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Workers’ skills aren’t matching available jobs

Unemployment remains vexingly high despite a slew of job openings. The reason? Workers often lack skills the new positions demand.

Wesley Bedrosian for the Boston Globe

The Massachusetts unemployment rate remains above 7 percent, with more than 250,000 workers officially listed as unemployed. Thousands can't find full-time jobs. And thousands more are so discouraged by job prospects that they've stopped looking for work.

Yet the state's health care industry has thousands of job openings, with some individual hospitals needing hundreds of workers, both with and without college degrees, industry officials say. The booming life sciences sector — which includes biotech, pharmaceutical, and medical-device companies — also has plenty of jobs available, and not just for scientists with PhDs. Hundreds of full-time lab technician positions, which don't require college degrees, are going unfilled.


Even manufacturing, which has yet to fully recover from the recent recession, is experiencing acute shortages within certain fields, especially for workers trained to run sophisticated computerized machinery.

This contradiction between historically high unemployment and labor shortages in certain industries is partly the result of a changing economy that is demanding new and different types of skills and is leaving many workers behind. Four years after the last recession ended, policy makers, economists, and job-training specialists remain frustrated about how to get the right people into the right jobs — and drive down the jobless rate.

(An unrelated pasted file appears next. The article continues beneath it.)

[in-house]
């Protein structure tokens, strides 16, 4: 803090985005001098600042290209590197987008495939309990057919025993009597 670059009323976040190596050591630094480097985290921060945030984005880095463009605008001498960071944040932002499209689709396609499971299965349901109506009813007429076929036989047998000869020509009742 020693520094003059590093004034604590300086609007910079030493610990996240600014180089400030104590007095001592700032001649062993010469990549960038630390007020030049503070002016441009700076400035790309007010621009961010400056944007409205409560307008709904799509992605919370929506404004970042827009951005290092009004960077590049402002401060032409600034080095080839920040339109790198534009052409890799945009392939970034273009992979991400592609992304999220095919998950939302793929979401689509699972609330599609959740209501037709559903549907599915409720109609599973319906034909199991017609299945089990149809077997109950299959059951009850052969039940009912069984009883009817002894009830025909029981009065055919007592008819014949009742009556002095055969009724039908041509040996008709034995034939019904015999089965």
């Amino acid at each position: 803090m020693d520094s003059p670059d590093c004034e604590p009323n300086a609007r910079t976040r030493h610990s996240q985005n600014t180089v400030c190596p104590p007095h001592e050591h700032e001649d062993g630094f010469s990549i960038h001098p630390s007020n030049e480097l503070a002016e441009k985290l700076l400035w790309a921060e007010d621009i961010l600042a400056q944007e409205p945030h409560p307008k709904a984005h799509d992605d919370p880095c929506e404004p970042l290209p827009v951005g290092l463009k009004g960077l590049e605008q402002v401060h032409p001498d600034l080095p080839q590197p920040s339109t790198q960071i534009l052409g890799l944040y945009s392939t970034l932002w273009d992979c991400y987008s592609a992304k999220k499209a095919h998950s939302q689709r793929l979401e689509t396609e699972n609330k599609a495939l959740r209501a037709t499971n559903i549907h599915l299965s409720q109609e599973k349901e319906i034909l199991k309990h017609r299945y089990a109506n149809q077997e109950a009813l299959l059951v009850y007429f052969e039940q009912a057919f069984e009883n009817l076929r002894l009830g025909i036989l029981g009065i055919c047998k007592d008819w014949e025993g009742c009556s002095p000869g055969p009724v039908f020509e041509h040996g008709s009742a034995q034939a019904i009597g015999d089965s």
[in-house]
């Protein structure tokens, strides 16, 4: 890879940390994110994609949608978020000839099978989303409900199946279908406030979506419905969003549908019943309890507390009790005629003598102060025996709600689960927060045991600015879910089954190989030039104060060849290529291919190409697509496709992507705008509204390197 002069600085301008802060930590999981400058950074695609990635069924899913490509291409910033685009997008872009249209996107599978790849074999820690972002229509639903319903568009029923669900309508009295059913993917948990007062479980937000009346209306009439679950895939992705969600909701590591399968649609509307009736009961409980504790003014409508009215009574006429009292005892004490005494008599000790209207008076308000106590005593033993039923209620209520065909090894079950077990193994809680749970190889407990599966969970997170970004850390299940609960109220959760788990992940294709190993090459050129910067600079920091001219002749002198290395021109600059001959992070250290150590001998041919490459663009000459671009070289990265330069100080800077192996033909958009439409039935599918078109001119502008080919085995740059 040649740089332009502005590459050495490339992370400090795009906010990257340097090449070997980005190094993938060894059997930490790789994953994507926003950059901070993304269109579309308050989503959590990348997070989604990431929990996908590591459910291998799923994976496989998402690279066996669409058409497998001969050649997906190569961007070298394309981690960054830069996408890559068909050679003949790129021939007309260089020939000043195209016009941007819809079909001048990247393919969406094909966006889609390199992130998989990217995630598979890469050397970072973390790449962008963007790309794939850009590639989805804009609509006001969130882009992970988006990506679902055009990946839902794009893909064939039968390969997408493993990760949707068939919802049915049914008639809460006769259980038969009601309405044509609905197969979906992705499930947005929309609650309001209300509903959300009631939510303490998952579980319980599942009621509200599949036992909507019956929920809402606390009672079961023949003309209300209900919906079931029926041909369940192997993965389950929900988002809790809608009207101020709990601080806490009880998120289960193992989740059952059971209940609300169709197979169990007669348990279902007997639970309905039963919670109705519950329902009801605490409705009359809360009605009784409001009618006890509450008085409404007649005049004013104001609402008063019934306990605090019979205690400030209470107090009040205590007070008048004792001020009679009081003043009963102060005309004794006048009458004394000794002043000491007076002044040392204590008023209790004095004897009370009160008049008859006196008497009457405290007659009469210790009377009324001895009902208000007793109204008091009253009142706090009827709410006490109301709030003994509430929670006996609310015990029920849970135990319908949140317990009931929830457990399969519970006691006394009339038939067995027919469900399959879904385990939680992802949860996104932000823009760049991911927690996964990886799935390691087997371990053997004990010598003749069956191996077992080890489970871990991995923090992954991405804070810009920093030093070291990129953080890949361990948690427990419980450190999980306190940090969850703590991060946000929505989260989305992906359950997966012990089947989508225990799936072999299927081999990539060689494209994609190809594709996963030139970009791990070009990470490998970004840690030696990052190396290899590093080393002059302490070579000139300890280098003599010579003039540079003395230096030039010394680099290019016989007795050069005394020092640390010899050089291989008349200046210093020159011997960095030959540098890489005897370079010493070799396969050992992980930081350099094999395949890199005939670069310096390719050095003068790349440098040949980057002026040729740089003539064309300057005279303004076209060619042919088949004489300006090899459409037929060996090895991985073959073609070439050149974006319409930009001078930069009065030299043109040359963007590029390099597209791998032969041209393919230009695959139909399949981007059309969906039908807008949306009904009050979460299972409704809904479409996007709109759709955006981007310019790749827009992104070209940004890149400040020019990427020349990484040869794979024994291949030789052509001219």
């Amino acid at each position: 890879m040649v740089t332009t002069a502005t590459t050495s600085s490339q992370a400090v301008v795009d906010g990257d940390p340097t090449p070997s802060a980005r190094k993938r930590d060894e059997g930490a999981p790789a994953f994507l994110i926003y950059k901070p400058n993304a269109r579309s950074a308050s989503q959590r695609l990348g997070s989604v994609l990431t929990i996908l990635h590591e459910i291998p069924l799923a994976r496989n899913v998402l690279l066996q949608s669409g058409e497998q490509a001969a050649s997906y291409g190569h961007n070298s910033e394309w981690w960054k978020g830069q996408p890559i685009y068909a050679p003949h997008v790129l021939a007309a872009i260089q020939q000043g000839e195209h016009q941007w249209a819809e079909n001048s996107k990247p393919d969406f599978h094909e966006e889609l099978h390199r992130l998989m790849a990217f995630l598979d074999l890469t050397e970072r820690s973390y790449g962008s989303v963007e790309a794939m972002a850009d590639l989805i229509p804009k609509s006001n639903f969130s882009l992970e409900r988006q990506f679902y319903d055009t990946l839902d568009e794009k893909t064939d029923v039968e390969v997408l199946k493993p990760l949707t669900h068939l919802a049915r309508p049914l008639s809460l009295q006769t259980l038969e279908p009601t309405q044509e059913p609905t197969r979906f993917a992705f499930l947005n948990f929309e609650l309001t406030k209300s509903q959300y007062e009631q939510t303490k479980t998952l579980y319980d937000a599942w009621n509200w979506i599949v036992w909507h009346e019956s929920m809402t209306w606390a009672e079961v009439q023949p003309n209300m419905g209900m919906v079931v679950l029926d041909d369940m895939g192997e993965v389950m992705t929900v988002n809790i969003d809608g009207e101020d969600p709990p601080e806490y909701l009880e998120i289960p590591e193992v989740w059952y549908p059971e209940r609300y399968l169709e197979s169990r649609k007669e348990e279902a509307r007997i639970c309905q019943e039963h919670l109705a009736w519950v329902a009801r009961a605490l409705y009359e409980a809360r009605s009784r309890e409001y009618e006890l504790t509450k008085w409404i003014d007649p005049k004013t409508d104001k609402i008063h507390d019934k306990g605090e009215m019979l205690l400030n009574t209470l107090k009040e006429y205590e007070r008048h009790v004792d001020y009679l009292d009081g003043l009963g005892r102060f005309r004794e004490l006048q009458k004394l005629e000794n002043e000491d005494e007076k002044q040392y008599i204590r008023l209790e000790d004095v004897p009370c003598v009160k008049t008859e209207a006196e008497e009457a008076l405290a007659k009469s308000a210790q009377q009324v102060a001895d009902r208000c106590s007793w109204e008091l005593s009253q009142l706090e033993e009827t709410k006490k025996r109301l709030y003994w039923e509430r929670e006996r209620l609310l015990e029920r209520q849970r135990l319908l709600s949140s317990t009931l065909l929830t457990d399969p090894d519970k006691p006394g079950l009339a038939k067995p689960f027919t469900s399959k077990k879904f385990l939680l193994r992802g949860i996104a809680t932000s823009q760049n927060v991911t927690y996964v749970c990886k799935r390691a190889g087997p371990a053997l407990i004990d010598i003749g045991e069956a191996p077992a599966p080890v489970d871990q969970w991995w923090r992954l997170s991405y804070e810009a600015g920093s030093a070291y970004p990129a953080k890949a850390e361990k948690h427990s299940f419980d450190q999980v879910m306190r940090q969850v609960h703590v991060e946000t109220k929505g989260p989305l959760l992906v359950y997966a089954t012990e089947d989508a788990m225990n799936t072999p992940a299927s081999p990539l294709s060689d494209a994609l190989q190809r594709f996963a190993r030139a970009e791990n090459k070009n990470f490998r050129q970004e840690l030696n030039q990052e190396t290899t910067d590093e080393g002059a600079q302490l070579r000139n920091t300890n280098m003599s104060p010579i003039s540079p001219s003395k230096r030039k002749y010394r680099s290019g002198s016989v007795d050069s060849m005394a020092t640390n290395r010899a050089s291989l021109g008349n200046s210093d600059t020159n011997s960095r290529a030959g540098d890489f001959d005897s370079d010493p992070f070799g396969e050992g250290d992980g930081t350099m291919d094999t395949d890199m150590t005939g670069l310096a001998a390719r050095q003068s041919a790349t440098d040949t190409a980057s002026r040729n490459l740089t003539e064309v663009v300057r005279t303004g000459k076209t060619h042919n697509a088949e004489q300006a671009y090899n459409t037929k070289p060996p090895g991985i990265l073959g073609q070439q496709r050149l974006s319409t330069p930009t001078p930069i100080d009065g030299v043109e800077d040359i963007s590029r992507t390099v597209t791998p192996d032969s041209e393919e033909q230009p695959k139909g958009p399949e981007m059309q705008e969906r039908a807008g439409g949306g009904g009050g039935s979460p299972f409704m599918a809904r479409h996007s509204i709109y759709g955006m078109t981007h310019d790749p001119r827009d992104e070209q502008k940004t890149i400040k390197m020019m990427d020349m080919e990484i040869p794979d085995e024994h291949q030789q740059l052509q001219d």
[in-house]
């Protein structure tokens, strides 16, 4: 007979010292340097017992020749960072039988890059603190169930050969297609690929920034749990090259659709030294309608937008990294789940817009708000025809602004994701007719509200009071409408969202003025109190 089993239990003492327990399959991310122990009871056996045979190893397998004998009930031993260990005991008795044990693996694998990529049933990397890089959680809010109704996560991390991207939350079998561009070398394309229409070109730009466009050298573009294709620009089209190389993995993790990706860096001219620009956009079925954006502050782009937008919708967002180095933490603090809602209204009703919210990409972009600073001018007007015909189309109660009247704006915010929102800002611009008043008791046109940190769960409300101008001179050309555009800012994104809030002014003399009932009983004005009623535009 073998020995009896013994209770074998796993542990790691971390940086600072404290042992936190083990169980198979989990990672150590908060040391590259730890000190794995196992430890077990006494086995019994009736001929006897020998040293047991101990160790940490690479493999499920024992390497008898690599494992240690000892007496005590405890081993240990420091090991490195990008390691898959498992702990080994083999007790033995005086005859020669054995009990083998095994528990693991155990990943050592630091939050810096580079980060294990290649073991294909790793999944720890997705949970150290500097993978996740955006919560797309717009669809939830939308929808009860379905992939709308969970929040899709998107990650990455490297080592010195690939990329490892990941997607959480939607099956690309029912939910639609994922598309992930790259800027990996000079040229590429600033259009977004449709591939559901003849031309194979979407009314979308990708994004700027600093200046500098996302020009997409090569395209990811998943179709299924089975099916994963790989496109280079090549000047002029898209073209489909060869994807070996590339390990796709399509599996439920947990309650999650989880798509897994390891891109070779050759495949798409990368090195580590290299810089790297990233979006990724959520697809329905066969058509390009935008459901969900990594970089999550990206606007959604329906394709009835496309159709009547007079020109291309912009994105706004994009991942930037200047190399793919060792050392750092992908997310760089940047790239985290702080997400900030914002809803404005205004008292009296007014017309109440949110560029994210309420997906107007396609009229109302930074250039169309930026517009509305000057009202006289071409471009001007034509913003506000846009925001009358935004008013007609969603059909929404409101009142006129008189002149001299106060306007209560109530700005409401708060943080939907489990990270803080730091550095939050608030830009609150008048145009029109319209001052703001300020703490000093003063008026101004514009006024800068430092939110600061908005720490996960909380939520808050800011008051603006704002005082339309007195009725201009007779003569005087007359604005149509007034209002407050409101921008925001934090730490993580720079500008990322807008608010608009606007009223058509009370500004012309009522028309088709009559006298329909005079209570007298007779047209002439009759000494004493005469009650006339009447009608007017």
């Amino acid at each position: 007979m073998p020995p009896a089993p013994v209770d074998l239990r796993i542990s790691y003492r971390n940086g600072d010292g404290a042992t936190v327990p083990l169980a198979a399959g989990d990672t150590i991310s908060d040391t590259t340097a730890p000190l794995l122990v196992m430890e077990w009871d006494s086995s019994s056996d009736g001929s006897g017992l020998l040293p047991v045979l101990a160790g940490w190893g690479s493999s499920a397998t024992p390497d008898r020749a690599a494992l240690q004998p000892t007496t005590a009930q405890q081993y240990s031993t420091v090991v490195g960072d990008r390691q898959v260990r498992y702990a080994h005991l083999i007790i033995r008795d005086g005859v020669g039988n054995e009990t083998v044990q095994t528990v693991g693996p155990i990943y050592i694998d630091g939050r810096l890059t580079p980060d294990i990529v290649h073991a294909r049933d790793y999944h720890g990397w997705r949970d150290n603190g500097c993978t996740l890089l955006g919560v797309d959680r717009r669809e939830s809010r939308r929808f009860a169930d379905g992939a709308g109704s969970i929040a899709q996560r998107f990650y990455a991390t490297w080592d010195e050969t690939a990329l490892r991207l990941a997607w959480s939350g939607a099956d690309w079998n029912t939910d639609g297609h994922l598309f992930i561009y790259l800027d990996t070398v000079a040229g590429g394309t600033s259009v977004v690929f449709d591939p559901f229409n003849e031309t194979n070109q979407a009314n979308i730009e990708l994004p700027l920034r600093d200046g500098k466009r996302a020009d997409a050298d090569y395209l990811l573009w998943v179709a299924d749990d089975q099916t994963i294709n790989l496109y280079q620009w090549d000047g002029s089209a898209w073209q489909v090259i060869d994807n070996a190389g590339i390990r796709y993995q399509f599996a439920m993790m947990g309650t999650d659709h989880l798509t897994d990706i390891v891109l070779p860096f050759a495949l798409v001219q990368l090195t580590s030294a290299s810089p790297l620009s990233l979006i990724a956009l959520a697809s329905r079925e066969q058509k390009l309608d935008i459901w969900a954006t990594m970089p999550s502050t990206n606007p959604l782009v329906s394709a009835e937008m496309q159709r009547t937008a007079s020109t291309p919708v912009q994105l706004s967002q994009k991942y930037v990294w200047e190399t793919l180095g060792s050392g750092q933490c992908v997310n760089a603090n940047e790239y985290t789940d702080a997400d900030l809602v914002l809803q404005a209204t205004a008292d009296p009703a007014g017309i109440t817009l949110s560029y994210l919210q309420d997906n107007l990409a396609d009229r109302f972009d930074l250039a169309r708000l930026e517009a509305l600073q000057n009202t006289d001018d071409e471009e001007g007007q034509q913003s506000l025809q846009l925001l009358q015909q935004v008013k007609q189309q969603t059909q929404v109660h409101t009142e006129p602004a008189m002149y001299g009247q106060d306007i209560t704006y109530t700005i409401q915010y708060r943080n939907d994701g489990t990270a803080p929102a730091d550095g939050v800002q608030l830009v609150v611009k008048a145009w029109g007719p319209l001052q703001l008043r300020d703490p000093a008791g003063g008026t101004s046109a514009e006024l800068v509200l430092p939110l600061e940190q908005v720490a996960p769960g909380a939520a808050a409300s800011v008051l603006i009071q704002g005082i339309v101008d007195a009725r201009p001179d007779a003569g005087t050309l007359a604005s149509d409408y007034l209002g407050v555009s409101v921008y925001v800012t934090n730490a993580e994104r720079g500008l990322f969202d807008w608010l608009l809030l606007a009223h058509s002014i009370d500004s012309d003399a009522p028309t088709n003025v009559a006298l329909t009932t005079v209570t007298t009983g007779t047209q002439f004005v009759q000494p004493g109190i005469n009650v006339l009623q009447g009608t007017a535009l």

"There's a mismatch between the skills of the unemployed and the skills required by employers," said Mark Zandi, chief economist at Moody's Analytics, the economic research subsidiary of the rating agency Moody's Corp. "The people stuck in unemployment are often those in construction, old-line manufacturing, and other industries that aren't doing as well, and they can't make the transition to another [profession]."

In other words, the skills in shrinking industries don't match those required in growing ones. A look at employment statistics helps explain why some are finding it so hard to get work while others get recruited for jobs.


Though it is recovering, the construction industry is still down 13,800 jobs, or about 10 percent, from April 2008, when Massachusetts employment reached its prerecession peak, according to the US Labor Department. Manufacturing has 42,700 fewer jobs, and financial services 16,400 fewer jobs than their prerecession highs.